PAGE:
India is at the cusp of global transition in the world of mobility. As the country takes strides to match pace with net zero emission targets world over and its own commitment at COP26, the need to build a robust, localised, EV value chain is becoming more important.
A well structured ecosystem can provide the strategic impetus in terms of reduction of emissions, savings on raw materials and offsetting the loss of manufacturing jobs from traditional internal combustion engines (ICE) vehicles – making the country greener, smarter and contributing to the national productivity.
A new report released by Arthur D Little (ADL), titled ‘e-Mobility: Cell Manufacturing in India’ highlights that, “Indigenous EV battery manufacturing, will increase local EV adoption and make India a large export hub in the world.” However, the report pointed out that the “nation needs to invest over $10 billion (Rs 80,790 crore) to boost cell manufacturing and raw material refining, just to serve the local demand of Li-ion batteries by 2030, and to create a million new jobs.”
‘India’s Li-ion battery demand will grow from 3 GWh currently to 20 GWh by 2026 and 70 GWh by 2030, 70 percent of the requirement is currently imported from China and Hong Kong, as per the report.
Talking about the finding from the research, Prathmesh Chaudhari, Senior Manager, Automotive Practice, ADL India told Express Mobility, “China is always thinking 50 years ahead and the strategically acquired mines in Congo Indonesia, Australia, and other countries, whereas India is dependent on imports, so it is a scary finding.”
He added that one of the critical industry challenges is India’s limited access to key raw materials like lithium, nickel, cobalt, and manganese, that account for over 80 percent of cell cost, as natural reserves for these materials are concentrated in a few countries. “Besides, India lacks adequate refining capabilities for these materials. Thus, localising the Li-ion battery supply chain is key to India’s ambition of becoming self-reliant and positioning it as a global EV manufacturer and exporter,” he explained.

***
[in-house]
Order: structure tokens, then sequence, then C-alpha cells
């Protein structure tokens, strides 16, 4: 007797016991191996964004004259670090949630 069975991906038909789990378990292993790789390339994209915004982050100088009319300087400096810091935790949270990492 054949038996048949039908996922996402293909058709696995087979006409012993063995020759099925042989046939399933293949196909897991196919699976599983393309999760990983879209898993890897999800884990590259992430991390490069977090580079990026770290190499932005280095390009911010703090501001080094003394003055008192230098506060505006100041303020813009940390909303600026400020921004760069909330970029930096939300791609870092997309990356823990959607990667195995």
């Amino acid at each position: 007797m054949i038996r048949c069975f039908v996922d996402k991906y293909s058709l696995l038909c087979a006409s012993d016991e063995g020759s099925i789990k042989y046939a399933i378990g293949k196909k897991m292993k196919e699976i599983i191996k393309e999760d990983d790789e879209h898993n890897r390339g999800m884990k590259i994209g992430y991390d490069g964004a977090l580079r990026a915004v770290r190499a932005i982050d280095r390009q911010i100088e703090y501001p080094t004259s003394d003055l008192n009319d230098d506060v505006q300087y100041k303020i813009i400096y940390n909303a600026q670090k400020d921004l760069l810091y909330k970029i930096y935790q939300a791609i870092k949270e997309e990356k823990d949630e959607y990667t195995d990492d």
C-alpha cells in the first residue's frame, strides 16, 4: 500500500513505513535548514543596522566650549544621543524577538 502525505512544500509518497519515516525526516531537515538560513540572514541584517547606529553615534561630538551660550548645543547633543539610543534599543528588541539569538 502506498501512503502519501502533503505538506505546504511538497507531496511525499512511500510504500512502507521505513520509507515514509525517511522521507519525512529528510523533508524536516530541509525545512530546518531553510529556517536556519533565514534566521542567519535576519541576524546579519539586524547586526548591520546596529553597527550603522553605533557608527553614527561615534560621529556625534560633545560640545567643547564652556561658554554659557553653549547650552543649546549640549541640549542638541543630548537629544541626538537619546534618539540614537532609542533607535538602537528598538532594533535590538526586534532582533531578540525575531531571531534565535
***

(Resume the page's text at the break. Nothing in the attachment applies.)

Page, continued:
Will alternatives help
While EV cells are the most critical part of the e-mobility value chain, the Indian EV industry suffers from overdependence on imports, limited local manufacturing, finite access to raw materials, and refining capacities.
Large investments in R&D, supportive government policies, foreign direct investment inflows, and aggressive acquisition of raw material resources across geographies can help India achieve self-reliance in Li-ion batteries.
Talking about the alternatives to lithium-ion, like the zinc-gel or sodium-ion batteries, Chaudhari said, “As of now, these alternatives are at the inception phase, but we have to invest in R&D. Lithium is something that has already been for a long time now and it’s proven on a large scale across countries.”
The other options are under development and are yet to be tested at a large scale. This if proven to be effective can be good news for India as it has more access to these resources. “So if that happens, really good, but it will take time. There have emerged a few OEMs trying to build new technologies, new cell configurations, let’s see how we can reduce the cost of the battery as well as make it more suitable for the Indian environment,” Chaudhari rationalised.
The way forward
The ADL report highlighted that to thrive, Indian battery players should invest in collaborative R&D in advanced cell chemistries like sodium-ion, metal-air and designs that are safer, sustainable and economical in the Indian context and could be commercialised at a large scale. Global partnerships, joint ventures and acquisitions can boost capabilities and gain a robust talent edge.
Improving bilateral ties and investments in countries rich in natural resources of raw materials, incentivising local players, promoting sustainable domestic graphite mining with the relaxation of stringent regulatory restrictions, increasing import duties on cells and batteries, tax subsidies, and PLI/incentivising manufacturing and recycling of batteries, development of SEZs/lithium parks and conducive regulations will accelerate the momentum of cell manufacturing localisation.
Though the government’s efforts such as FAME I & II policies and there has been an increase in OEMs and new-age start-ups venturing into battery manufacturing, these may not be enough to cater to the growing demand.
Moreover, these are not long-term schemes that would sustain and it is high time we start realising this. “India, currently, is at a stage where it can become a global leader when it comes to becoming a combination of ‘innovation+sustainability’. It is time we get going, this is the time to act proactively and lead the world before we are too late and have a tough competition in the global market,” Barnik Chitran Maitra, Managing Partner & CEO, India & South Asia reiterated.